EUGENE, Ore. — University courses on global warming have become common, and Prof. Stephanie LeMenager’s new class here at the University of Oregon has all the expected, alarming elements: rising oceans, displaced populations, political conflict, endangered animals.
The goal of this class, however, is not to marshal evidence for climate change as a human-caused crisis, or to measure its effects — the reality and severity of it are taken as given — but how to think about it, prepare for it and respond to it. Instead of scientific texts, the class, “The Cultures of Climate Change,” focuses on films, poetry, photography, essays and a heavy dose of the mushrooming subgenre of speculative fiction known as climate fiction, or cli-fi, novels like “Odds Against Tomorrow,” by Nathaniel Rich, and “Solar,” by Ian McEwan.
“Speculative fiction allows a kind of scenario-imagining, not only about the unfolding crisis but also about adaptations and survival strategies,” Professor LeMenager said. “The time isn’t to reflect on the end of the world, but on how to meet it. We want to apply our humanities skills pragmatically to this problem.”
The class reflects a push by universities to meld traditionally separate disciplines; Professor LeMenager joined the university last year to teach both literature and environmental studies.
Her course also shows how broadly most of academia and a younger generation have moved beyond debating global warming to accepting it as one of society’s central challenges. That is especially true in places like Eugene, a verdant and damp city, friendly to the cyclist and inconvenient to the motorist, where ordering coffee in a disposable cup can elicit disapproving looks. Oregon was a pioneer of environmental studies, and Professor LeMenager’s students tend to share her activist bent, eagerly discussing in a recent session the role that the arts and education can play in galvanizing people around an issue.
To some extent, the course is feeding off a larger literary trend. Novels set against a backdrop of ruinous climate change have rapidly gained in number, popularity and critical acclaim over the last few years, works like “The Windup Girl,” by Paolo Bacigalupi; “Finitude,” by Hamish MacDonald; “From Here,” by Daniel Kramb; and “The Carbon Diaries 2015,” by Saci Lloyd. Well-known writers have joined the trend, including Barbara Kingsolver, with “Flight Behavior,” and Mr. McEwan.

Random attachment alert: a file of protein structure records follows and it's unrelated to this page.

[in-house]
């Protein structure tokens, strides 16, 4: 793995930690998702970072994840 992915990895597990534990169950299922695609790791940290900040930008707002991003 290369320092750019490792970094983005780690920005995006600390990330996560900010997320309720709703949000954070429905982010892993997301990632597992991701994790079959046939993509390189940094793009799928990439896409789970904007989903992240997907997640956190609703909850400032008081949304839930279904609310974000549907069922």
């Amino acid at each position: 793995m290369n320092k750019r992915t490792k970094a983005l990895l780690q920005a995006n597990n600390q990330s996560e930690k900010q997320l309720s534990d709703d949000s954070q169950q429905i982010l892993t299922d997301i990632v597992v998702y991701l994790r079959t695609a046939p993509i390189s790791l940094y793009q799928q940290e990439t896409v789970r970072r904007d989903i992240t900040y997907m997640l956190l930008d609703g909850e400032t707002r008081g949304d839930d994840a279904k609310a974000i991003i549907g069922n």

And with remarkable speed — Ms. Kingsolver’s and Mr. Rich’s books were published less than a year ago — those works have landed on syllabuses at colleges. They have turned up in courses on literature and on environmental issues, like the one here, or in a similar but broader class, “The Political Ecology of Imagination,” part of a master’s degree program in liberal studies at the University of Wisconsin at Milwaukee.
For now, Professor LeMenager’s class is open only to graduate students, with some working on degrees in environmental studies, others in English and one in geography, and it can have the rarefied feel of a literature seminar. Fueled by readings from Susan Sontag and Jacques Derrida, the students discuss the meaning of terms like “spectacle” and “witness,” and debate the drawbacks of cultural media that approach climate change from the developed world’s perspective.
Climate novels fit into a long tradition of speculative fiction that pictures the future after assorted catastrophes. First came external forces like aliens or geological upheaval, and then, in the postwar period, came disasters of our own making.
Novels like “On the Beach,” by Nevil Shute, and “A Canticle for Leibowitz,” by Walter M. Miller Jr., and films like “The Book of Eli,” offered a world after nuclear war. Stephen King’s “The Stand,” Margaret Atwood’s “Oryx and Crake” and “The Year of the Flood,” and films like “12 Monkeys” and “I Am Legend” imagined the aftermath of biological tampering gone horribly wrong
By RICHARD PÉREZ-PEÑA